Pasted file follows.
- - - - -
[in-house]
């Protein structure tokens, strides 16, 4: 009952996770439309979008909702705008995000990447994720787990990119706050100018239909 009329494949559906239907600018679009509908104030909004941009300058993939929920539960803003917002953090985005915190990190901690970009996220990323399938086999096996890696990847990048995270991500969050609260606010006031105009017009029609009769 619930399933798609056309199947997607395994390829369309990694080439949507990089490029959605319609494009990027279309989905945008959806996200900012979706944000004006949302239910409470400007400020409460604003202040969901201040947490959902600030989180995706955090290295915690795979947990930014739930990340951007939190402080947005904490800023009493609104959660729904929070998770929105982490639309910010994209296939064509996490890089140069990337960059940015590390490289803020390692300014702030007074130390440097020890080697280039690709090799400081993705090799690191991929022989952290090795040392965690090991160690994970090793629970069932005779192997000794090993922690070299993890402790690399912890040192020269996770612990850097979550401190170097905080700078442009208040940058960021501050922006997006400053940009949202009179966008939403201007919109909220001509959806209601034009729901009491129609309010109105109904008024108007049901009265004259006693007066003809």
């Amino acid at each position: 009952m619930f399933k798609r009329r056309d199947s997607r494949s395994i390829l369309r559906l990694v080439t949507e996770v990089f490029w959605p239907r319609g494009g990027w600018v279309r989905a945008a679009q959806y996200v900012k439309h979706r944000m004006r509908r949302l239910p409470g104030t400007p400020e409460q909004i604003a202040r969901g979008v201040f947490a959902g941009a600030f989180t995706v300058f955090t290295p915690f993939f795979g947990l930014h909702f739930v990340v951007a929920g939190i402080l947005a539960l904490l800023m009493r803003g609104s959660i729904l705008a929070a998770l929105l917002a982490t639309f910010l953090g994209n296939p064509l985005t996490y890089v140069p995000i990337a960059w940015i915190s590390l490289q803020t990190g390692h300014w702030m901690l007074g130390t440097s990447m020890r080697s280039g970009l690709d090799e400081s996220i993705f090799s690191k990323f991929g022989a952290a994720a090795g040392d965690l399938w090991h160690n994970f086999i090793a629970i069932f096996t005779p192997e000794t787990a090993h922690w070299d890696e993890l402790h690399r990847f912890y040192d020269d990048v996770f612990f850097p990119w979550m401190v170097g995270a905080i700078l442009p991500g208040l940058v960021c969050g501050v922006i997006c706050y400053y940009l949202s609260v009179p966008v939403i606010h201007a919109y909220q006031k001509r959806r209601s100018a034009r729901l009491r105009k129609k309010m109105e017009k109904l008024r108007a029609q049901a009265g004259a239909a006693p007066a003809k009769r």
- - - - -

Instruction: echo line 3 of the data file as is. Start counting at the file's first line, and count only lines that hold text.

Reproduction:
């Amino acid at each position: 009952m619930f399933k798609r009329r056309d199947s997607r494949s395994i390829l369309r559906l990694v080439t949507e996770v990089f490029w959605p239907r319609g494009g990027w600018v279309r989905a945008a679009q959806y996200v900012k439309h979706r944000m004006r509908r949302l239910p409470g104030t400007p400020e409460q909004i604003a202040r969901g979008v201040f947490a959902g941009a600030f989180t995706v300058f955090t290295p915690f993939f795979g947990l930014h909702f739930v990340v951007a929920g939190i402080l947005a539960l904490l800023m009493r803003g609104s959660i729904l705008a929070a998770l929105l917002a982490t639309f910010l953090g994209n296939p064509l985005t996490y890089v140069p995000i990337a960059w940015i915190s590390l490289q803020t990190g390692h300014w702030m901690l007074g130390t440097s990447m020890r080697s280039g970009l690709d090799e400081s996220i993705f090799s690191k990323f991929g022989a952290a994720a090795g040392d965690l399938w090991h160690n994970f086999i090793a629970i069932f096996t005779p192997e000794t787990a090993h922690w070299d890696e993890l402790h690399r990847f912890y040192d020269d990048v996770f612990f850097p990119w979550m401190v170097g995270a905080i700078l442009p991500g208040l940058v960021c969050g501050v922006i997006c706050y400053y940009l949202s609260v009179p966008v939403i606010h201007a919109y909220q006031k001509r959806r209601s100018a034009r729901l009491r105009k129609k309010m109105e017009k109904l008024r108007a029609q049901a009265g004259a239909a006693p007066a003809k009769r």